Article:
Our Certificate of Birdkeeping is ideal for those who have birds as pets or are seeking to enter or expand their knowledge in the industry or even run their own business. This includes pet owners, traders and breeders; animal rescue and rehabilitation workers; and zoo and vet service workers.
The course will give you insights into bird breeds, bird housing and health, and how to train and breed birds. You will study the scope and nature of bird care, including hygiene, nutrition, grooming and stimulation equipment. You will also explore alternative roles in the bird industry, including showing, pigeon racing, falconry, avian tourism, and how to farm birds for feathers, eggs, meat and oils.
Outcomes achieved by undertaking a birdkeeper course include:
- Learning about the scope and nature of bird care
- Exploring bird selection
- Gaining an understanding of grooming and hygiene
- Studying bird terminology
- Gaining insights into bird types and breeds
- Examining how to choose a bird
- Understanding commonly kept birds
- Learning how to house birds
- Exploring aviaries
- Studying the minimum requirements for keeping birds
- Gaining insights into water and stimulation equipment
- Examining feed and feeding
- Understanding nutritional requirements
- Learning about health management in birds
- Exploring how to care for a sick bird
- Studying safety in the home
- Gaining insights into travelling with birds
- Examining common ailments
- Understanding how to catch and restrain birds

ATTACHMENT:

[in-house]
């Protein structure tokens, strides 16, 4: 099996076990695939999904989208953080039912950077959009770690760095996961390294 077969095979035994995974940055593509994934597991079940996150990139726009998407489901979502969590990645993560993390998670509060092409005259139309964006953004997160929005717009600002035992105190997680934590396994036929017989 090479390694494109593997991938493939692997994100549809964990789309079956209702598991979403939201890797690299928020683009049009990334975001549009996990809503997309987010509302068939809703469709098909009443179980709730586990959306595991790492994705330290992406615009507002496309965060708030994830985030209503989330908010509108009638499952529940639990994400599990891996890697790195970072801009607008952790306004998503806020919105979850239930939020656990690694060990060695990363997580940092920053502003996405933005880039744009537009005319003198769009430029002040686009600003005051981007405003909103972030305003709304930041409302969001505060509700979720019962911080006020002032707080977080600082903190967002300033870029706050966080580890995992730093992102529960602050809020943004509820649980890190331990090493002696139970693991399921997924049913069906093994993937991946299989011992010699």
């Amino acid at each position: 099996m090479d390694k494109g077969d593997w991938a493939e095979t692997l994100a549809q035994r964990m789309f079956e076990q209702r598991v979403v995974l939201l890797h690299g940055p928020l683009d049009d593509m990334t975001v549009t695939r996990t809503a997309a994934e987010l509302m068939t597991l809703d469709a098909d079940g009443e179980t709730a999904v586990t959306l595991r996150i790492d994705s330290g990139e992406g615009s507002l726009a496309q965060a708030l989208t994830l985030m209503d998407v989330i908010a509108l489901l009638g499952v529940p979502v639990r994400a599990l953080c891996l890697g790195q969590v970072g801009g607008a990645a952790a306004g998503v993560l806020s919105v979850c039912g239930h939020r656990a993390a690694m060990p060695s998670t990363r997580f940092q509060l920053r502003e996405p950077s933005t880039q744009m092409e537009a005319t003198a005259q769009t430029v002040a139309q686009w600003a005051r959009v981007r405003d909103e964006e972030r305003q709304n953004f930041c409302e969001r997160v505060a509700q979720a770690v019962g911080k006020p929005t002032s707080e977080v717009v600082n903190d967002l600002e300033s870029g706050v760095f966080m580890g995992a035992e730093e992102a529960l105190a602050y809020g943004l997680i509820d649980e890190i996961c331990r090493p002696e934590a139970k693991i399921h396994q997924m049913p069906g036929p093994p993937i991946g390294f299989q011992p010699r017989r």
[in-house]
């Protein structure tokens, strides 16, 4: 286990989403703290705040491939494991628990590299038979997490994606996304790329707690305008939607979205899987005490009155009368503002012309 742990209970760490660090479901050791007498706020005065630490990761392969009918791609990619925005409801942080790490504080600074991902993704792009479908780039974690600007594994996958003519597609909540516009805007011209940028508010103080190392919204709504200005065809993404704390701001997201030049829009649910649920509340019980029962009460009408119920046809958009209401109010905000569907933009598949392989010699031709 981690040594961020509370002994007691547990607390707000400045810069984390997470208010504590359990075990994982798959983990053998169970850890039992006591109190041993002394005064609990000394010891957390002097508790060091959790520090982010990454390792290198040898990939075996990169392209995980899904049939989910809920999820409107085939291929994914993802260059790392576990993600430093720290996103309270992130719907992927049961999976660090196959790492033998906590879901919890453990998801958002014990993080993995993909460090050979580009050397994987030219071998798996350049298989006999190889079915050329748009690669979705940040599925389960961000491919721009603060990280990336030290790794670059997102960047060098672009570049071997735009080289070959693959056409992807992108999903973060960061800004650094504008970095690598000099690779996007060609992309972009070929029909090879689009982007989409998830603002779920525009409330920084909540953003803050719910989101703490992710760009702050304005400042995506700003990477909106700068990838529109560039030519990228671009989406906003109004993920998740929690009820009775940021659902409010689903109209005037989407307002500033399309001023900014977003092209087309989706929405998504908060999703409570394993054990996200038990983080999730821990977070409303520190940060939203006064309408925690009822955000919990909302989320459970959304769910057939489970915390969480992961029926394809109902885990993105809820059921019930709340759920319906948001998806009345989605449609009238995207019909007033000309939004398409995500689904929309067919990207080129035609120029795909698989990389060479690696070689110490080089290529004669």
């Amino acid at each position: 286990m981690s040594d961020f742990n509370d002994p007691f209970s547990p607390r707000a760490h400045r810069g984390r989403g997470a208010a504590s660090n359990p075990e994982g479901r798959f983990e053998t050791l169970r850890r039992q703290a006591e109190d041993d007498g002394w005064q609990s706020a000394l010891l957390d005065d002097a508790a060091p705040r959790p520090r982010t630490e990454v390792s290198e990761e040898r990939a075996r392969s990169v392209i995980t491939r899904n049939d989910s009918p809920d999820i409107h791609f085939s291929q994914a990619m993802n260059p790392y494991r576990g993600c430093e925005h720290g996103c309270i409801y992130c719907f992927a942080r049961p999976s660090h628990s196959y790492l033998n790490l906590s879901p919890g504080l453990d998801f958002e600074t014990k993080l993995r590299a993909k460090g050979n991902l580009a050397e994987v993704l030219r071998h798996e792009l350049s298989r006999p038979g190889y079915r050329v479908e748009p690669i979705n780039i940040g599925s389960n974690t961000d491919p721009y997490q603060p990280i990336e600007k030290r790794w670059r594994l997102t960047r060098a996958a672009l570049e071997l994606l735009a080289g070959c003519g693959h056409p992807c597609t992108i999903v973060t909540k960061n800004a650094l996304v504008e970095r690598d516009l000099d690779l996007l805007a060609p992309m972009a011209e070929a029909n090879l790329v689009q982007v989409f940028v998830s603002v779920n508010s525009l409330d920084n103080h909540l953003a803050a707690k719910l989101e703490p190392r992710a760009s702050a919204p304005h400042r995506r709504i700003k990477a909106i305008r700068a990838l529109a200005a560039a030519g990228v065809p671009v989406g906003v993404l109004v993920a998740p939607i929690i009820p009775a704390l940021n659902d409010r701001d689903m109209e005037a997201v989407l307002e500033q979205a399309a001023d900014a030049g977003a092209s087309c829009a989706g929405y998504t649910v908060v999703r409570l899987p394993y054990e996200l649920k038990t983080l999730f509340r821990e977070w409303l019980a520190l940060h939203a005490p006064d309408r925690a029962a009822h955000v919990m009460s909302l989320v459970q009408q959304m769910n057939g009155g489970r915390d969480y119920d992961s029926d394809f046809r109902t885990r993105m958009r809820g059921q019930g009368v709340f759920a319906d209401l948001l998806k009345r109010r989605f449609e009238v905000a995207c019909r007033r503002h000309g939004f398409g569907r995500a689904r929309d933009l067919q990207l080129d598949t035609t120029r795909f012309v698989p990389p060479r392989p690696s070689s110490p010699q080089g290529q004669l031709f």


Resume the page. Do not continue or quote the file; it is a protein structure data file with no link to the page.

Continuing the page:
- Learning about bird behaviour
- Exploring bird training
- Studying how to train birds
- Gaining insights into breeding birds
- Exploring bird reproduction
- Understanding sexing and de-sexing in birds
- Studying neo-natal care
- Learning about bird welfare
- Exploring working in the bird industry
- Studying the pet trade and breeding
- Gaining insights into showing
- Examining pigeon racing
- Understanding falconry
- Learning about zoos and wildlife parks
- Exploring avian tourism
- Studying farming birds for meat, eggs, feathers and oils
- Gaining insights into birds for pest control
- Understanding how birds’ manure can be used for fertilising
Bird Body Language
The practice of keeping birds as pets has been around for centuries, but we still don’t know everything there is to know about our featured friends. In terms of body language, pet birds exhibit different body language depending on their species, but some behaviour is common to most birds. If you’re looking to become a bird keeper, here are some of the more common ones you’ll soon discover:
- Tail-flaring — When a bird fans its feathers out, they are usually excited. However, if they seem a little too excited, watch out, as they may be about to bite you!
- Puffing up — If a bird puffs up their feathers, it’s usually a “leave me alone” signal, although sometimes a small amount of fluffing can mean they’re relaxed.
- Dilated pupils — Dilated pupils, can be a sign of excitement, pleasure, nervousness or aggression. If they also ‘fan’ their tail, it generally means they are telling you to “back off”.
- Crest-raising — If they are a crested bird, a raised crest usually indicates the bird is happy and excited to see you, whereas a flat crest indicates fear.
- Preening — Birds only preen when they’re relaxed, and they do this to clean and groom their feathers.
- Chattering — Soft chattering is often how birds amuse themselves and normally means they’re feeling safe and content.
- Purring — Similar to a growling sound, if not accompanied by dilated pupils and their body is relaxed, purring normally means they are relaxed.
- Tongue clicking — Rapid tongue clicking indicates pleasure and that they are feeling safe, content and probably want to be petted. It’s the best body language of all!
10 of Australia’s Quirkiest Birds